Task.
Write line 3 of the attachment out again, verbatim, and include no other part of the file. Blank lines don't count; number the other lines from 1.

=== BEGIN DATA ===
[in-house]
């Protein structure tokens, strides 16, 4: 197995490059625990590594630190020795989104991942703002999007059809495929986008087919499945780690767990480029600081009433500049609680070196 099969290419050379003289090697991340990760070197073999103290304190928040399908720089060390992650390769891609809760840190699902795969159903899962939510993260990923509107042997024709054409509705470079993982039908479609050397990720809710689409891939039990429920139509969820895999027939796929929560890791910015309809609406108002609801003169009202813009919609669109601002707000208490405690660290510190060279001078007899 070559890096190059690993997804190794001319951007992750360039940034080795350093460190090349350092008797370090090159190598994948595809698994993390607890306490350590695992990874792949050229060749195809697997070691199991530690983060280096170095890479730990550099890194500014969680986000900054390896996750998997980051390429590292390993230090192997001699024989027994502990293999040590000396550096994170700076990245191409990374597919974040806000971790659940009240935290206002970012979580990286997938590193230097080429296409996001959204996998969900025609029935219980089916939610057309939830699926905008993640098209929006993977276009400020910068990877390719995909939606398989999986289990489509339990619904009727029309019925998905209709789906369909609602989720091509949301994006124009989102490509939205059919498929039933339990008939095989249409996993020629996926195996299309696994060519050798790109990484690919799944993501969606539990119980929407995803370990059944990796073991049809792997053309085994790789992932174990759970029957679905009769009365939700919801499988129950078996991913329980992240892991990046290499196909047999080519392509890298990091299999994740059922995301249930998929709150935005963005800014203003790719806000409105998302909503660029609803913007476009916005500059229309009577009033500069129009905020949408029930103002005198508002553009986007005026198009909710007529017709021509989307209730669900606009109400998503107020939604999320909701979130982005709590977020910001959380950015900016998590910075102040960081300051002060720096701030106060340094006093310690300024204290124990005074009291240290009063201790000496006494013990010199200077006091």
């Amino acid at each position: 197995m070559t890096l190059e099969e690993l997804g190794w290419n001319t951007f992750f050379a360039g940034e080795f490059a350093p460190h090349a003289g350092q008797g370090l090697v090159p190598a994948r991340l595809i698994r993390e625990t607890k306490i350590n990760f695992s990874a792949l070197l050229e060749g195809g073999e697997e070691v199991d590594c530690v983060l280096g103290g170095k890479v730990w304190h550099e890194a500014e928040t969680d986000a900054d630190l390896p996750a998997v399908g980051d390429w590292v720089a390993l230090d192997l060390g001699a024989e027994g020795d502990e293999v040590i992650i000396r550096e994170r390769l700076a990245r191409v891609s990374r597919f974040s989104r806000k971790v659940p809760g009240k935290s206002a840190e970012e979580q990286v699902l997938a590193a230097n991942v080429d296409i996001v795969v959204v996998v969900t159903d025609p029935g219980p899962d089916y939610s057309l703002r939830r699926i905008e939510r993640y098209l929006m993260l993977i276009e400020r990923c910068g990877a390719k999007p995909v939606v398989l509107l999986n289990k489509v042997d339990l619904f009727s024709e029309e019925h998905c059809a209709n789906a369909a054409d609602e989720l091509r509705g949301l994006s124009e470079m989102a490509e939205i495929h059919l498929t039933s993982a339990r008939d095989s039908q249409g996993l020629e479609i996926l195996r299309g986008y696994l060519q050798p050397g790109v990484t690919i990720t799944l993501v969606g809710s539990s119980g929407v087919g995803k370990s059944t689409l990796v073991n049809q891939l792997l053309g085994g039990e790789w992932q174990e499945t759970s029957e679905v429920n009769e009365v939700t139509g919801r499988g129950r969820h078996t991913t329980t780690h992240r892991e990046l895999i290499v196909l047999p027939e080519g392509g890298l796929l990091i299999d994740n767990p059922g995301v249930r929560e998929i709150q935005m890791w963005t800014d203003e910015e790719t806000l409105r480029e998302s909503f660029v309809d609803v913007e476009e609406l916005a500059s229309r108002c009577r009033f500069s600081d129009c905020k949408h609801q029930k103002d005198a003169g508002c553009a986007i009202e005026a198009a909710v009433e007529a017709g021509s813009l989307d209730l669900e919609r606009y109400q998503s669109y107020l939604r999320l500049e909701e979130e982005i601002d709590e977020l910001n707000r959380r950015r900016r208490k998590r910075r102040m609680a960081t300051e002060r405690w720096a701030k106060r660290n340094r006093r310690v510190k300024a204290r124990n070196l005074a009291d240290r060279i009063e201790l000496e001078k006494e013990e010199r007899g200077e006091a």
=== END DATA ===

């Amino acid at each position: 197995m070559t890096l190059e099969e690993l997804g190794w290419n001319t951007f992750f050379a360039g940034e080795f490059a350093p460190h090349a003289g350092q008797g370090l090697v090159p190598a994948r991340l595809i698994r993390e625990t607890k306490i350590n990760f695992s990874a792949l070197l050229e060749g195809g073999e697997e070691v199991d590594c530690v983060l280096g103290g170095k890479v730990w304190h550099e890194a500014e928040t969680d986000a900054d630190l390896p996750a998997v399908g980051d390429w590292v720089a390993l230090d192997l060390g001699a024989e027994g020795d502990e293999v040590i992650i000396r550096e994170r390769l700076a990245r191409v891609s990374r597919f974040s989104r806000k971790v659940p809760g009240k935290s206002a840190e970012e979580q990286v699902l997938a590193a230097n991942v080429d296409i996001v795969v959204v996998v969900t159903d025609p029935g219980p899962d089916y939610s057309l703002r939830r699926i905008e939510r993640y098209l929006m993260l993977i276009e400020r990923c910068g990877a390719k999007p995909v939606v398989l509107l999986n289990k489509v042997d339990l619904f009727s024709e029309e019925h998905c059809a209709n789906a369909a054409d609602e989720l091509r509705g949301l994006s124009e470079m989102a490509e939205i495929h059919l498929t039933s993982a339990r008939d095989s039908q249409g996993l020629e479609i996926l195996r299309g986008y696994l060519q050798p050397g790109v990484t690919i990720t799944l993501v969606g809710s539990s119980g929407v087919g995803k370990s059944t689409l990796v073991n049809q891939l792997l053309g085994g039990e790789w992932q174990e499945t759970s029957e679905v429920n009769e009365v939700t139509g919801r499988g129950r969820h078996t991913t329980t780690h992240r892991e990046l895999i290499v196909l047999p027939e080519g392509g890298l796929l990091i299999d994740n767990p059922g995301v249930r929560e998929i709150q935005m890791w963005t800014d203003e910015e790719t806000l409105r480029e998302s909503f660029v309809d609803v913007e476009e609406l916005a500059s229309r108002c009577r009033f500069s600081d129009c905020k949408h609801q029930k103002d005198a003169g508002c553009a986007i009202e005026a198009a909710v009433e007529a017709g021509s813009l989307d209730l669900e919609r606009y109400q998503s669109y107020l939604r999320l500049e909701e979130e982005i601002d709590e977020l910001n707000r959380r950015r900016r208490k998590r910075r102040m609680a960081t300051e002060r405690w720096a701030k106060r660290n340094r006093r310690v510190k300024a204290r124990n070196l005074a009291d240290r060279i009063e201790l000496e001078k006494e013990e010199r007899g200077e006091a």